"The Trappers Bride", by Alfred Jacob Miller - Walters Art Museum.

Back in ‘civilised’ society, the mountain man was a debated figure in the popular press. In the Chamber’s Journal, a contributor noted:

I have met honest mountain-men. Their animal qualities, however, are undeniable. Strong, active, hardy as bears, daring, expert in the use of their weapons, they were just what uncivilised white man might be supposed to be in a brute state, depending upon his instinct for the support of life. [ii]

Like other anxiety-inducing non-Western ‘others’ that needed to be civilised, publications emerged that attempted to tame the mountain man, such as Ellen Huntley Mason’s Civilizing Mountain Men: Or, Sketches of Mission Work Among the Karens (1862). Many notable figures, however, have achieved their legendary status by others promoting and celebrating their ‘wild’ way of life, and the contributions their non-conformity offered to contemporary American society: Jim Beckwourth (1800-1866) became a war chief of the Crow and led the first wagon settlers through a self-discovered mountain trail in 1851; Seth Kinman (1815-1888) claimed to have shot over 800 grizzly bears, made chairs, and performed the fiddle for Abraham Lincoln using the skull of a mule; Jim Bridger (1804-1881) stories of the natural world and Indian skirmishes spread far and wide, even years after this death ; and Kit Carson (1809-1868) became immortalised in dime novels, which were mass-produced as cheap, romance and adventure stories.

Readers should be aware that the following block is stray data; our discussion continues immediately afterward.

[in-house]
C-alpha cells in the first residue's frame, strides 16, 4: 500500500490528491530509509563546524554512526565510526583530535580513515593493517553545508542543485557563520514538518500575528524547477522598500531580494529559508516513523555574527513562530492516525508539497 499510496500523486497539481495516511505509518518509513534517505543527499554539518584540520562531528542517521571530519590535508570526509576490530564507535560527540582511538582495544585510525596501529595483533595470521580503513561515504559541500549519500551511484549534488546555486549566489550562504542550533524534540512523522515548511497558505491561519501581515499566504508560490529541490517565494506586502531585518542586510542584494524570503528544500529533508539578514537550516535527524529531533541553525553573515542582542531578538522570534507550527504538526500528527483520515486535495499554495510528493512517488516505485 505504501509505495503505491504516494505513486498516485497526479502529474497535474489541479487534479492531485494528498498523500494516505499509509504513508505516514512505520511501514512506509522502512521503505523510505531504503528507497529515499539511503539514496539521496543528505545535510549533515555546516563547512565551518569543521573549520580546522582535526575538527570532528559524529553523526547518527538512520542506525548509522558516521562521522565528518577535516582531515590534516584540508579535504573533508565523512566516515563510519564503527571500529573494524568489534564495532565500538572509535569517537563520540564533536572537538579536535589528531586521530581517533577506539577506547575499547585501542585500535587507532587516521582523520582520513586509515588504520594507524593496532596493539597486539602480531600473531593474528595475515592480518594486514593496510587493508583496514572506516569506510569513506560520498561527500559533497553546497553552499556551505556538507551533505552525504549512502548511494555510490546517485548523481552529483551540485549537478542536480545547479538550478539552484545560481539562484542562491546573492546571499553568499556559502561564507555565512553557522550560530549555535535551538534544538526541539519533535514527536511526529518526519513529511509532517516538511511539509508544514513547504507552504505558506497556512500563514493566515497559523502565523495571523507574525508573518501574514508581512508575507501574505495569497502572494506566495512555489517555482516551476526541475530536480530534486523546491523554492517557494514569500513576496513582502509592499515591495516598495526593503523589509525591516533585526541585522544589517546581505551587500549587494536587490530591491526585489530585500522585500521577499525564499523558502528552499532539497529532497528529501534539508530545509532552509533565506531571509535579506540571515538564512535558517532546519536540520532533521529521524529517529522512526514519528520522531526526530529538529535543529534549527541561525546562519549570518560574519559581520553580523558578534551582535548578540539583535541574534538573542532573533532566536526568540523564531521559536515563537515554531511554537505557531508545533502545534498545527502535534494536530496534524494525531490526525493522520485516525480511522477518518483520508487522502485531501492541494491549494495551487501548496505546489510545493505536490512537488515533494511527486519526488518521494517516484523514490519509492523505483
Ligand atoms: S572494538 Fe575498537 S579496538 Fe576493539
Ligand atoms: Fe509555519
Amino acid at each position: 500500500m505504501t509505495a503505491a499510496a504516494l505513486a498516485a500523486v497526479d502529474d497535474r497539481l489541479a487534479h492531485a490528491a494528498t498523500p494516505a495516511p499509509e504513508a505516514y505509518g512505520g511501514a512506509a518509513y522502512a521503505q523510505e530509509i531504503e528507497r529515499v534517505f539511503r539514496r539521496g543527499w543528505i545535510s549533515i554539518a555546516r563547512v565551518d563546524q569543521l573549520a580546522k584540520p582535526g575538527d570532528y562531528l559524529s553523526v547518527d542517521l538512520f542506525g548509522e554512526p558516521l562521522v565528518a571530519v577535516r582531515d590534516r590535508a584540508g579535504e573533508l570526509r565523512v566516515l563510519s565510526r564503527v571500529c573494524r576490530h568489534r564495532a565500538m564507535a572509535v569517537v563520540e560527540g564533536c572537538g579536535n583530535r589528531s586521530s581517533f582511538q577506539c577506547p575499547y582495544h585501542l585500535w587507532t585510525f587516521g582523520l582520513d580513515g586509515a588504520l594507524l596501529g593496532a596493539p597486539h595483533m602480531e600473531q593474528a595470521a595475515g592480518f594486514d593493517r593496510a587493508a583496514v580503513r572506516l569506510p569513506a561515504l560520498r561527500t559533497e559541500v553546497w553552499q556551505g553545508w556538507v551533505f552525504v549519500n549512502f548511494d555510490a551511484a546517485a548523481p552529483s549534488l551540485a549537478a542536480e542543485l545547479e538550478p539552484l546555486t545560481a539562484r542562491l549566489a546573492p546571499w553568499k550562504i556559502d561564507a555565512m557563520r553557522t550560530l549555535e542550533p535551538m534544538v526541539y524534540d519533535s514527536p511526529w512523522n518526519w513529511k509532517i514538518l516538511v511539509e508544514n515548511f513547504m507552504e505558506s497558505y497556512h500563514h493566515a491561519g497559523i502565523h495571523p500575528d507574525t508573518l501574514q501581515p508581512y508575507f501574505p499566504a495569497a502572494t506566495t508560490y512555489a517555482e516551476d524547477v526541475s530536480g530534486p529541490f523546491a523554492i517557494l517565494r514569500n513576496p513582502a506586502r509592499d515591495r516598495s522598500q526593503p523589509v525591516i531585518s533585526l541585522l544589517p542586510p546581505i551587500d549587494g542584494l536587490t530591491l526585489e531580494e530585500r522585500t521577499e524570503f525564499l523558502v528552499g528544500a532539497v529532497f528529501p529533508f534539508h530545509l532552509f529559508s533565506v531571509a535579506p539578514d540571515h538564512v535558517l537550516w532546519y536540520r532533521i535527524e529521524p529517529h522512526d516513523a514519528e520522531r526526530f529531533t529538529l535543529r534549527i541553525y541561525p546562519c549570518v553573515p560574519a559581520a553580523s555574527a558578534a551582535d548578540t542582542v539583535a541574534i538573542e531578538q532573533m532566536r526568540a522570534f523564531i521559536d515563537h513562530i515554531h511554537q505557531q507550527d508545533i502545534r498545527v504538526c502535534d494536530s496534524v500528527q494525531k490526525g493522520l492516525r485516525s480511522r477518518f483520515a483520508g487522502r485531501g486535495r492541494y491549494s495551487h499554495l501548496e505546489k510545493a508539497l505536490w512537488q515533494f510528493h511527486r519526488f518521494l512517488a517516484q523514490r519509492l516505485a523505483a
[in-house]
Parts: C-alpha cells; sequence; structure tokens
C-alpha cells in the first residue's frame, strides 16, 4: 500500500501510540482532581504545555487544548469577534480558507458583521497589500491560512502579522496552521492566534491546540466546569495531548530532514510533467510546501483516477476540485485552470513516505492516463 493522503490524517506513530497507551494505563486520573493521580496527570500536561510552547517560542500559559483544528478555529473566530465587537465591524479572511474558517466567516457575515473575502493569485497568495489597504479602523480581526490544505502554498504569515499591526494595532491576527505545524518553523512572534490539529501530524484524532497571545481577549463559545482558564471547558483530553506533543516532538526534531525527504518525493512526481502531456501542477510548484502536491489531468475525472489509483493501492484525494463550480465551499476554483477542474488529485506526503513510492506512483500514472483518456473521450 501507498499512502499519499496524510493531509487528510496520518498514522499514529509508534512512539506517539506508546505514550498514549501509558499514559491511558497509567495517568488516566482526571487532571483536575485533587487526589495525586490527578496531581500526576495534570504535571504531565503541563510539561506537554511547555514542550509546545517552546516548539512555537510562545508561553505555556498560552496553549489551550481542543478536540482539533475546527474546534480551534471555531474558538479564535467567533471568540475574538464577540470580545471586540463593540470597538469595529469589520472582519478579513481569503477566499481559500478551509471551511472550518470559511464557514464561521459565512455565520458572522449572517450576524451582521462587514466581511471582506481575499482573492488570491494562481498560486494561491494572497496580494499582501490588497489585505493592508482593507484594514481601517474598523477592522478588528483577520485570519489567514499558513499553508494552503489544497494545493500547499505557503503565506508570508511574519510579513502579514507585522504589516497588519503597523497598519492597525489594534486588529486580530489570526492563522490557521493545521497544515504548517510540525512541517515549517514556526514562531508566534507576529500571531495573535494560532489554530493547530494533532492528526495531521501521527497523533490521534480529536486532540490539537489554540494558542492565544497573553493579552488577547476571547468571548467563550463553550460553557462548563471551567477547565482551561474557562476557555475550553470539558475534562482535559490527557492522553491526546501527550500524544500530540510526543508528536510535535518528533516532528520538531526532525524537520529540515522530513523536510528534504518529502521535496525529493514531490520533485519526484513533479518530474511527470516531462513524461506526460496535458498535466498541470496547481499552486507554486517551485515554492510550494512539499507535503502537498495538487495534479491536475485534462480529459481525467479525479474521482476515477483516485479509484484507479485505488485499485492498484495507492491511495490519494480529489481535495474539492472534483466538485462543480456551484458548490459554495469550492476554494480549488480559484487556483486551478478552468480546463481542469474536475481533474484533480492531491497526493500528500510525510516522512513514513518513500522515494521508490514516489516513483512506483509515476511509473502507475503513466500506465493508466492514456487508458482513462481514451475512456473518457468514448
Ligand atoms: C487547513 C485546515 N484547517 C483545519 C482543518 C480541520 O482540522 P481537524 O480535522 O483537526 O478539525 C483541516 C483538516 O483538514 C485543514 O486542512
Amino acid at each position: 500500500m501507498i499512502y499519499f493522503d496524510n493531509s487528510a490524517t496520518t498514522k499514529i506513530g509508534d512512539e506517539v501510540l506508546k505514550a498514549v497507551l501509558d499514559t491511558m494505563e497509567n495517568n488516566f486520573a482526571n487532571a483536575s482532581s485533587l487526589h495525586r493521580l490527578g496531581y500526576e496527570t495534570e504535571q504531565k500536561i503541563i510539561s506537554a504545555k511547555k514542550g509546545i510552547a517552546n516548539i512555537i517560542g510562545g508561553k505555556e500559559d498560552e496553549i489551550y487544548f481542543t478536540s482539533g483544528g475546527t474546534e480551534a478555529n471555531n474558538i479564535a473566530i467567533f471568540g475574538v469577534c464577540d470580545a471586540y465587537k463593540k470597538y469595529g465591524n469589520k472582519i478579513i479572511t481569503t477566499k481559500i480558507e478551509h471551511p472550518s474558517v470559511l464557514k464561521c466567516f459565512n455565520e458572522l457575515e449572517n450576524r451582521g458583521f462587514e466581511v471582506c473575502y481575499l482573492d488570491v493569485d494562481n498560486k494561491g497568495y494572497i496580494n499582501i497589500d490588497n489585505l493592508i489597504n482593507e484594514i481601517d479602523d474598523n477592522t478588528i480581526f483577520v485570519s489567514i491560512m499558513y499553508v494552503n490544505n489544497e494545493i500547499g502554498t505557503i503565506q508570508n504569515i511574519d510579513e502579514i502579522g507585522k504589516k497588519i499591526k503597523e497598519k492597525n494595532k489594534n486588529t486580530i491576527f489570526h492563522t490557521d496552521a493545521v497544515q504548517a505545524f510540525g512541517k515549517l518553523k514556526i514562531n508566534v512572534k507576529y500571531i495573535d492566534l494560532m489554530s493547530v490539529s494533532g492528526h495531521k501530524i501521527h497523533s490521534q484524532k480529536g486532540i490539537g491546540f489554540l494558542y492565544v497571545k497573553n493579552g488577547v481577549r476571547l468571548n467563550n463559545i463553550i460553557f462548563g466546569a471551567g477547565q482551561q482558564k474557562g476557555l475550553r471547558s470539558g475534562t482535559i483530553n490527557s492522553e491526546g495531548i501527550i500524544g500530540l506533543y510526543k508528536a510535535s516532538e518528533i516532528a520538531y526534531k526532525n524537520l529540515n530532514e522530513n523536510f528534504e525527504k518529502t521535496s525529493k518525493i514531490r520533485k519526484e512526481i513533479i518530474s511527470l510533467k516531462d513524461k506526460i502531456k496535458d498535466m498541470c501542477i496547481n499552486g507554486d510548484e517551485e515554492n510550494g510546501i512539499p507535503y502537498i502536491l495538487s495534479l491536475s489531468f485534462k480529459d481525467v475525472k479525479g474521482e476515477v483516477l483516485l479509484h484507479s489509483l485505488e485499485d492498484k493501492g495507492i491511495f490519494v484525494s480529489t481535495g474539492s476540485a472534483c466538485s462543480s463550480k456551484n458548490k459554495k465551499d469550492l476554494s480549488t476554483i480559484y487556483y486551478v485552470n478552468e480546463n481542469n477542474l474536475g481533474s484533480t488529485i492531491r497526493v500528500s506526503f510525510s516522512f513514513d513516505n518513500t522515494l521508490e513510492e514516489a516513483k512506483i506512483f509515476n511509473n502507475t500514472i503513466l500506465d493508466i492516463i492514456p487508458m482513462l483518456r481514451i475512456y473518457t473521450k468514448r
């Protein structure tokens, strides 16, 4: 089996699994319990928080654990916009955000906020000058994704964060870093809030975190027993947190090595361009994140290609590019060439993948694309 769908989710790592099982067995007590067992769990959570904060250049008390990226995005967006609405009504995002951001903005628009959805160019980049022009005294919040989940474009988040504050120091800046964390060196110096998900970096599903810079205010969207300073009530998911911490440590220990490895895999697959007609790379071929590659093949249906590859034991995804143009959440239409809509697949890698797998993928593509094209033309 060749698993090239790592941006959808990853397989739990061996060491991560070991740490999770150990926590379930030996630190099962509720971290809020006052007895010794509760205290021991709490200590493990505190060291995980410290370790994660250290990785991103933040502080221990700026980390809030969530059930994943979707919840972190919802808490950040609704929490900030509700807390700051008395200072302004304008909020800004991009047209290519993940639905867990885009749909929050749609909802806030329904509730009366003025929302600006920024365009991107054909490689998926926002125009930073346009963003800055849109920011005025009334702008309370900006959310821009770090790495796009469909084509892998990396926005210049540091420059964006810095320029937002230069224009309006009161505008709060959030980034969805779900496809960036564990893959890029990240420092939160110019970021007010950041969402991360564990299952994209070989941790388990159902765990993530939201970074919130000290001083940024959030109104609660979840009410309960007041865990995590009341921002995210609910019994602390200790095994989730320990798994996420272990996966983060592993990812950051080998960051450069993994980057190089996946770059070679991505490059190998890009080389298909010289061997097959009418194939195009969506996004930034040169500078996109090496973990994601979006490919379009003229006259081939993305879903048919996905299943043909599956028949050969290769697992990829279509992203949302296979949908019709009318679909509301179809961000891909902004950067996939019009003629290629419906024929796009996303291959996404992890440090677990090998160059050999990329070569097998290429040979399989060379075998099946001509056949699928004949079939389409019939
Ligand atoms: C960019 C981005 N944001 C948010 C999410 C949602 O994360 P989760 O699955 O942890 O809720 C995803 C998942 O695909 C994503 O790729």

Mountain man, Seth Kinman in 1864.

Although modern day mountain men still live and hunt in the Rockies, the romance of the period is encapsulated throughout the Victorian era, the men of the mountains becoming bound up in the legend of the Wild West. The nineteenth-century mountain man was an economic and culturally significant figure in colonial America, their part in expansionism and the ‘American Dream’ an important contribution to Western history. The legend, however, may be different from the reality; as this post has shown, the mountain man was a controversial, often feared figure. I leave you now with this article from 2012, which still demonstrates the fear extended towards the modern-day mountain man. It appears that, over a century later, there is still an indistinct boundary between the mountain man as folk hero and criminal, recent reports showing that this roaming way of life has appealed to criminals, extremists and outlaws.


[i]Isabella Bird, ‘A Lady’s Life in the Rocky Mountains (1879)’, in 1900, ed. By Mike Jay and Michael Neve. London: Penguin, 1999, pp. 245-6.

[ii]‘The Trappers of the Rocky Mountains’, Chambers Edinburgh Journal, January 1848. Edinburgh: William and Robert Chambers, 1848, p. 41.